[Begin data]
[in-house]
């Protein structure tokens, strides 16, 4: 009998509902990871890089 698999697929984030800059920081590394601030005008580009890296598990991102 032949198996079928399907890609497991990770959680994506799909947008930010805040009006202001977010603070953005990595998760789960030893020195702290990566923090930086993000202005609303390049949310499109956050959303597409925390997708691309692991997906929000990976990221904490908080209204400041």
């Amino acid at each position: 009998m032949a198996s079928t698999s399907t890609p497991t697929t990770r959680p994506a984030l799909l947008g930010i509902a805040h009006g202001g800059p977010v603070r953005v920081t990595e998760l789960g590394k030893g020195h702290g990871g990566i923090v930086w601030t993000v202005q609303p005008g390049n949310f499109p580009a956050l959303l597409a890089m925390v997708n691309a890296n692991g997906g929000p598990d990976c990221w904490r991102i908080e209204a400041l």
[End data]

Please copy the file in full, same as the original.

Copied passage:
[in-house]
């Protein structure tokens, strides 16, 4: 009998509902990871890089 698999697929984030800059920081590394601030005008580009890296598990991102 032949198996079928399907890609497991990770959680994506799909947008930010805040009006202001977010603070953005990595998760789960030893020195702290990566923090930086993000202005609303390049949310499109956050959303597409925390997708691309692991997906929000990976990221904490908080209204400041």
């Amino acid at each position: 009998m032949a198996s079928t698999s399907t890609p497991t697929t990770r959680p994506a984030l799909l947008g930010i509902a805040h009006g202001g800059p977010v603070r953005v920081t990595e998760l789960g590394k030893g020195h702290g990871g990566i923090v930086w601030t993000v202005q609303p005008g390049n949310f499109p580009a956050l959303l597409a890089m925390v997708n691309a890296n692991g997906g929000p598990d990976c990221w904490r991102i908080e209204a400041l």